Another observation made in the early days of Ag-TLC and confirmed later with Ag-HPLC showed that the retention order (the migration/elution order, respectively) of a series of 18:1 esters depends on the position of the double bond in the fatty acid carbon chain and that this order holds irrespective of the chromatographic technique in use (Fig. 2).

Figure 2

Figure 2. Migration/elution order of reference mixtures of positionally isomeric octadecenoic fatty acids in silver ion chromatography. (a) Migration order of positionally isomeric cis- and trans-octadecenoic methyl esters in Ag-TLC ([5], with permission). (b) Elution order of positionally isomeric cis-octadecenoic phenacyl esters in Ag-HPLC ([3], with permission). Note that the retention order is the same irrespective of the technique and the fatty acid derivative employed (flip Fig. 2b to find a similar retention pattern as in Fig. 2a).

The most strongly retained species are those with first double bond located at C5-C7 in the fatty acid molecule. The effect was observed for mono-, di- and triunsaturated octadecanoates and eicosanoates with methylene-interrupted double bonds and for octadecadienoates with conjugated double bonds and does not depend on the configuration of double bonds [6].

An important observation was that the effect of double bond position was strongly influenced by the nature of the fatty acid derivatives. Not only the strength of retention but also the differences between the retention factors of the isomers are influenced by the ester moiety thus increasing the selectivity of the chromatographic separation to enable procedures of great practical interest. Series of experiments have shown that the methoxyl group has the weakest effect on retention and selectivity thus minimizing the practical use. Retention and selectivity increases substantially after conversion of fatty acids to phenethyl-, phenacyl- and p-methoxyphenacyl, 2-naphthacyl-, 9-anthrylmethyl- and 2-naphthylmethyl esters. Of these the use of p-methoxyphenacyl esters appears most suitable [6].



The retention order of triacylglycerols follows the general rules outlined above as expected, since the fatty acid moieties are responsible for the interaction with silver ions. Retention behaviour is more complicated, however, since there are three different fatty acid residues to participate in the interaction:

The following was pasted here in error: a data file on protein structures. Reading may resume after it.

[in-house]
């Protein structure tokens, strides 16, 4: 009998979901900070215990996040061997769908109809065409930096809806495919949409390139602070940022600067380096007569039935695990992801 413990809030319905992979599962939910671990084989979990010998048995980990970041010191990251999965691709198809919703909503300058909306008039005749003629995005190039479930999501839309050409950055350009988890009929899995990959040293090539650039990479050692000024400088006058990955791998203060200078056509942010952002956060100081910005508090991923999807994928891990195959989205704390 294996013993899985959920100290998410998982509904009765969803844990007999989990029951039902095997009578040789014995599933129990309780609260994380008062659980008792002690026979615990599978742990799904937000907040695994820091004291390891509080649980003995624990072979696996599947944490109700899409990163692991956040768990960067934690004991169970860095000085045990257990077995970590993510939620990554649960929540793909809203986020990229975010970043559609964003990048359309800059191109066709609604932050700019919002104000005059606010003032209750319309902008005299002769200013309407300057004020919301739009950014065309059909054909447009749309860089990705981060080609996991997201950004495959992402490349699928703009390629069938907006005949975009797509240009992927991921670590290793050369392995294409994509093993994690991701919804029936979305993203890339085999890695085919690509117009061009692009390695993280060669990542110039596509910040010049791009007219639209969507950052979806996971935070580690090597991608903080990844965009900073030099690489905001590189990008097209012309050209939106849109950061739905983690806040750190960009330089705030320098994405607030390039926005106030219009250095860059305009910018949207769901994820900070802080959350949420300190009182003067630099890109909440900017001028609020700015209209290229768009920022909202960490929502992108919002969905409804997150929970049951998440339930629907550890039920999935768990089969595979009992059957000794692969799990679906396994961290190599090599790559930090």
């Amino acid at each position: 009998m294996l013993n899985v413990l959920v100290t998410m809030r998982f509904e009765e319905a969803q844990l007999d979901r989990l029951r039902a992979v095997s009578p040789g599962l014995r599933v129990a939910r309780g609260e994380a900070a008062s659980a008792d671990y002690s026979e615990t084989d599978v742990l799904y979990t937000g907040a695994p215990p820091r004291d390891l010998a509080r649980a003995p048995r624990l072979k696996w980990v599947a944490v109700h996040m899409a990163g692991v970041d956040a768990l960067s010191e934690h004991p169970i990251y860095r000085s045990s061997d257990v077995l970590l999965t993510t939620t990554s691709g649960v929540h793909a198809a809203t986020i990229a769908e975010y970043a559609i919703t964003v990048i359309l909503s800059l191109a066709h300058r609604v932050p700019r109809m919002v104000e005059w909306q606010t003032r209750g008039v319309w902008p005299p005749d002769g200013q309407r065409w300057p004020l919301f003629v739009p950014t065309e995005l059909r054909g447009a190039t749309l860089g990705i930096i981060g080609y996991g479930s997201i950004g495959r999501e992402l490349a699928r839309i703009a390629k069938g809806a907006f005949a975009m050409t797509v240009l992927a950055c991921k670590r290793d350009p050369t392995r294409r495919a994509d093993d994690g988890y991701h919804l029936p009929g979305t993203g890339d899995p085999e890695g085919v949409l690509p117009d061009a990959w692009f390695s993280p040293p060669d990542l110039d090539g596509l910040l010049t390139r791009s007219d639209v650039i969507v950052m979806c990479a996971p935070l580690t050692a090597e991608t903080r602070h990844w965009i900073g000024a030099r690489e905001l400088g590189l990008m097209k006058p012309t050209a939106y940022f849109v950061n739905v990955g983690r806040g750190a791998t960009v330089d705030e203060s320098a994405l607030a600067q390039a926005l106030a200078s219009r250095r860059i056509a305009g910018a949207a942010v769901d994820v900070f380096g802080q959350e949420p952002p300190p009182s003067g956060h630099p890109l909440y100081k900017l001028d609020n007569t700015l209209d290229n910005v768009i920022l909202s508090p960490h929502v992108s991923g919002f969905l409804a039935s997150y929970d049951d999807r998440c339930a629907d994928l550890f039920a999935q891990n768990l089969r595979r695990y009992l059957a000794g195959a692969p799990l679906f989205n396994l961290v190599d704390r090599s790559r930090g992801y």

• Triacylglycerols are separated according to the overall number of double bonds in the molecule; but of two species with an equal number of double bonds, that in which all or most of the double bonds are concentrated into one fatty acyl moiety is held more firmly like in SMM < SSD, MMD < SDD and other pairs below. The retention order (increasing retention) does not depend on the type of the stationary phase and the chromatographic technique:

    SSS < SSM < SMM < SSD < MMM < SMD < MMD < SDD ≤ SST < SMT ≤ MDD < MMT < SDT ≤ DDD < MDT ≤ STT < DDT < MTT < DTT < TTT

    where S, M, D and T denote saturated, mono-, di- and trienoic fatty acyl moieties, respectively The notation does not represent the position of the respective acyl moiety in the glycerol backbone (Fig. 3).

    The retention order of species with close k' values (denoted as '≤') may change, depending on the mobile phase used.

Figure 3

Figure 3. Migration/elution order of triacylglycerols with up to nine double bonds. (a) Ag-TLC, schematic presentation of a real sample of plant origin, separated on silica gel plate impregnated with 0.5% methanolic AgNO3 ([7], with permission); (b) Ag-HPLC, separation of similar sample on column laboratory-loaded with AgNO3 (prepared as described here) ([8], with permission). S, M, D and T denote saturated (16:0+18:0), mono-, di- and trienoic (oleic-18:1, linolenic-18:2 and linolenic-18:3) fatty acyl residues.

  • The retention order is unambiguous for triacylglycerols with up to nine double bonds and of plant origin. This means that the fatty acid moieties are limited to 16:0, small amounts of 18:0, cis-9-18:1, cis-9,cis-12-18:2, cis-9,cis-12,cis-15-18:3, which limits the variety of triacylglycerols formed. The presence of small amounts or traces of 14:0, 16:1, cis-11-18:1, 20:0, 20:1 or 22:1 fatty acids does not affect the order.

  • The retention order of highly unsaturated triacylglycerols (fatty acid residues with 4-6 double bonds and chain length from 12 to 24 carbon atoms, including branched-chain species as in marine lipids, dairy lipids, mushrooms, bacteria) is unclear, although in principle there is no evidence that the general rules do not hold. The problem is that natural highly unsaturated triacylglycerols present very complex mixtures of components with closely related chromatographic properties, indistinguishable by silver ion chromatography at present (and by reversed phase chromatography, by the way). For more details consult [6].